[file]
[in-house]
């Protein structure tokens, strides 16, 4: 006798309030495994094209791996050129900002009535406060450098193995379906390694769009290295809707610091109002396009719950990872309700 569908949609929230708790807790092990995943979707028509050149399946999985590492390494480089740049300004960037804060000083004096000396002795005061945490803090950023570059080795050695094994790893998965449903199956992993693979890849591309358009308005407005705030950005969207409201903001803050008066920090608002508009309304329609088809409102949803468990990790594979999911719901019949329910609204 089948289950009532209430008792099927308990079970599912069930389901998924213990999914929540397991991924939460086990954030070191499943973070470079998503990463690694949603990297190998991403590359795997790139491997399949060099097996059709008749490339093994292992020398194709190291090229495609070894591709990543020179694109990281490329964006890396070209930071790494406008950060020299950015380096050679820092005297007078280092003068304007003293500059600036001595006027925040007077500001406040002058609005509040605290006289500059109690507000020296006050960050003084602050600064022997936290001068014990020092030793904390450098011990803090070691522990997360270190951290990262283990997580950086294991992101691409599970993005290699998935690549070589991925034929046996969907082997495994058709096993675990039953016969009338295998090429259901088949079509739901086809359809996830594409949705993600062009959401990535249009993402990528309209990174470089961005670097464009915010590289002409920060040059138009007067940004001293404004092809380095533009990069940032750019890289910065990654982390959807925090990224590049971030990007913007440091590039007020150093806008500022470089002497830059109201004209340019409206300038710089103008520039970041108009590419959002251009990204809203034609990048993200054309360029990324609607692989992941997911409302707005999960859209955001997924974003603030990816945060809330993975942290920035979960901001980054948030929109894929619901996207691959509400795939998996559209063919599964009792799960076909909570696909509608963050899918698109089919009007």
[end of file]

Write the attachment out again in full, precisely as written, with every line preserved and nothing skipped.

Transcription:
[in-house]
């Protein structure tokens, strides 16, 4: 006798309030495994094209791996050129900002009535406060450098193995379906390694769009290295809707610091109002396009719950990872309700 569908949609929230708790807790092990995943979707028509050149399946999985590492390494480089740049300004960037804060000083004096000396002795005061945490803090950023570059080795050695094994790893998965449903199956992993693979890849591309358009308005407005705030950005969207409201903001803050008066920090608002508009309304329609088809409102949803468990990790594979999911719901019949329910609204 089948289950009532209430008792099927308990079970599912069930389901998924213990999914929540397991991924939460086990954030070191499943973070470079998503990463690694949603990297190998991403590359795997790139491997399949060099097996059709008749490339093994292992020398194709190291090229495609070894591709990543020179694109990281490329964006890396070209930071790494406008950060020299950015380096050679820092005297007078280092003068304007003293500059600036001595006027925040007077500001406040002058609005509040605290006289500059109690507000020296006050960050003084602050600064022997936290001068014990020092030793904390450098011990803090070691522990997360270190951290990262283990997580950086294991992101691409599970993005290699998935690549070589991925034929046996969907082997495994058709096993675990039953016969009338295998090429259901088949079509739901086809359809996830594409949705993600062009959401990535249009993402990528309209990174470089961005670097464009915010590289002409920060040059138009007067940004001293404004092809380095533009990069940032750019890289910065990654982390959807925090990224590049971030990007913007440091590039007020150093806008500022470089002497830059109201004209340019409206300038710089103008520039970041108009590419959002251009990204809203034609990048993200054309360029990324609607692989992941997911409302707005999960859209955001997924974003603030990816945060809330993975942290920035979960901001980054948030929109894929619901996207691959509400795939998996559209063919599964009792799960076909909570696909509608963050899918698109089919009007």